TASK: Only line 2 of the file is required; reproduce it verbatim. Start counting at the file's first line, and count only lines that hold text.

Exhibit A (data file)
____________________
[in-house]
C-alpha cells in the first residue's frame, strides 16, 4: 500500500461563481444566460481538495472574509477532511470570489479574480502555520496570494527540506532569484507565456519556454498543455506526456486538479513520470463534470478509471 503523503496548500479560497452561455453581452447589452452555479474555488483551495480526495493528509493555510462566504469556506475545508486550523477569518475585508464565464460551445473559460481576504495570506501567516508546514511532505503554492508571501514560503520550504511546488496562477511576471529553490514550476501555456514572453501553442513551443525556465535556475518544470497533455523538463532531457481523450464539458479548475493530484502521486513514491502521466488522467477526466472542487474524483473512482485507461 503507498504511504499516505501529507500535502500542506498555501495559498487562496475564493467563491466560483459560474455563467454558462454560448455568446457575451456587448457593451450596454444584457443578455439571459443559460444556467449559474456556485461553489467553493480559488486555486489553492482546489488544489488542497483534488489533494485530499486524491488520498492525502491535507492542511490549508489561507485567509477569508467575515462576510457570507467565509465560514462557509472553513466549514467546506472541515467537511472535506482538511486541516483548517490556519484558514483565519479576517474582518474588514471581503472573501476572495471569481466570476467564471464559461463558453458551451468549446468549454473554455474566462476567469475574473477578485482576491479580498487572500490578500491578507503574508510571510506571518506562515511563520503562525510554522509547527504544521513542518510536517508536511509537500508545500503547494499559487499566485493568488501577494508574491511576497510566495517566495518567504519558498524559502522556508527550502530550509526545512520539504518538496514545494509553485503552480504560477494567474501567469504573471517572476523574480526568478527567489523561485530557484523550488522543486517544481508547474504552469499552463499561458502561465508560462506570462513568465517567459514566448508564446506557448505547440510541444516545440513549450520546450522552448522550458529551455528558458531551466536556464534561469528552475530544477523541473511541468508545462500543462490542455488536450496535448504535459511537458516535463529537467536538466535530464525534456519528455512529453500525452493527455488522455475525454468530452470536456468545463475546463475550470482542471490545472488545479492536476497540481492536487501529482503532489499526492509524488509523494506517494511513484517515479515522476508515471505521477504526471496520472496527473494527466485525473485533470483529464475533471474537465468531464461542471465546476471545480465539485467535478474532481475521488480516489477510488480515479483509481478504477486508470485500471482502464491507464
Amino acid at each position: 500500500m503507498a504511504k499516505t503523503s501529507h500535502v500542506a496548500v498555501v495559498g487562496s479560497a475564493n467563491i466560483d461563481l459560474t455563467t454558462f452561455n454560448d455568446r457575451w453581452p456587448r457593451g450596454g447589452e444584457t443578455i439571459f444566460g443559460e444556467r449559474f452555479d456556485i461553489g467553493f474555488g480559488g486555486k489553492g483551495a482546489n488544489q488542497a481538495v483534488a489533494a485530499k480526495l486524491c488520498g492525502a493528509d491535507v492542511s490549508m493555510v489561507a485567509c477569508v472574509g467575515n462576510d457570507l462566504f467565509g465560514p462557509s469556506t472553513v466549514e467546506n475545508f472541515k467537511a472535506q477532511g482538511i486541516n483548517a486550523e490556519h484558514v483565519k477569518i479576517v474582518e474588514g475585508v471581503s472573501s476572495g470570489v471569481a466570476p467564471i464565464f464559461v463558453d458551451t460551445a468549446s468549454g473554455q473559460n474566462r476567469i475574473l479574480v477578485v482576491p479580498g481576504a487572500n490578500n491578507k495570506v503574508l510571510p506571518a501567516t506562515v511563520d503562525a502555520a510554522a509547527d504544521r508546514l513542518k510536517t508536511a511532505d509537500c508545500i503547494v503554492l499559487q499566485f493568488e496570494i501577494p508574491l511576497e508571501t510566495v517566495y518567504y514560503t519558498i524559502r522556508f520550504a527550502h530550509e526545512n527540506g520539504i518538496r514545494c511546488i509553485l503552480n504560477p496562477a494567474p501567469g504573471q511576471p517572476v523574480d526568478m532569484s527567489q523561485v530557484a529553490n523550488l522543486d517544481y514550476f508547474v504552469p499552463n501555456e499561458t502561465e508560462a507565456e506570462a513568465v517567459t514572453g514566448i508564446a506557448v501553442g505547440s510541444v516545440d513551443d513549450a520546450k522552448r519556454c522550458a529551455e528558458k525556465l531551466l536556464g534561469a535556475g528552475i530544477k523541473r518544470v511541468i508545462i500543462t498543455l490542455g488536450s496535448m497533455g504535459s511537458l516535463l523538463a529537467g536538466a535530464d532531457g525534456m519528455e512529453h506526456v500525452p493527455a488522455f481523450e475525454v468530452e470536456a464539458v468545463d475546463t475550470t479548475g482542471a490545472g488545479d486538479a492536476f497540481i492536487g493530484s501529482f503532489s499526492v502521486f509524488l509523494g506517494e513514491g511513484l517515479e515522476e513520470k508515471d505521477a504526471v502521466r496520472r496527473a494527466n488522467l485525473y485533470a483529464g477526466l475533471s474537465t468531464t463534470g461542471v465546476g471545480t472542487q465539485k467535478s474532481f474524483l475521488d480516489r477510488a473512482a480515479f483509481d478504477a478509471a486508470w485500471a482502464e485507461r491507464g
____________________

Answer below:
C-alpha cells in the first residue's frame, strides 16, 4: 500500500461563481444566460481538495472574509477532511470570489479574480502555520496570494527540506532569484507565456519556454498543455506526456486538479513520470463534470478509471 503523503496548500479560497452561455453581452447589452452555479474555488483551495480526495493528509493555510462566504469556506475545508486550523477569518475585508464565464460551445473559460481576504495570506501567516508546514511532505503554492508571501514560503520550504511546488496562477511576471529553490514550476501555456514572453501553442513551443525556465535556475518544470497533455523538463532531457481523450464539458479548475493530484502521486513514491502521466488522467477526466472542487474524483473512482485507461 503507498504511504499516505501529507500535502500542506498555501495559498487562496475564493467563491466560483459560474455563467454558462454560448455568446457575451456587448457593451450596454444584457443578455439571459443559460444556467449559474456556485461553489467553493480559488486555486489553492482546489488544489488542497483534488489533494485530499486524491488520498492525502491535507492542511490549508489561507485567509477569508467575515462576510457570507467565509465560514462557509472553513466549514467546506472541515467537511472535506482538511486541516483548517490556519484558514483565519479576517474582518474588514471581503472573501476572495471569481466570476467564471464559461463558453458551451468549446468549454473554455474566462476567469475574473477578485482576491479580498487572500490578500491578507503574508510571510506571518506562515511563520503562525510554522509547527504544521513542518510536517508536511509537500508545500503547494499559487499566485493568488501577494508574491511576497510566495517566495518567504519558498524559502522556508527550502530550509526545512520539504518538496514545494509553485503552480504560477494567474501567469504573471517572476523574480526568478527567489523561485530557484523550488522543486517544481508547474504552469499552463499561458502561465508560462506570462513568465517567459514566448508564446506557448505547440510541444516545440513549450520546450522552448522550458529551455528558458531551466536556464534561469528552475530544477523541473511541468508545462500543462490542455488536450496535448504535459511537458516535463529537467536538466535530464525534456519528455512529453500525452493527455488522455475525454468530452470536456468545463475546463475550470482542471490545472488545479492536476497540481492536487501529482503532489499526492509524488509523494506517494511513484517515479515522476508515471505521477504526471496520472496527473494527466485525473485533470483529464475533471474537465468531464461542471465546476471545480465539485467535478474532481475521488480516489477510488480515479483509481478504477486508470485500471482502464491507464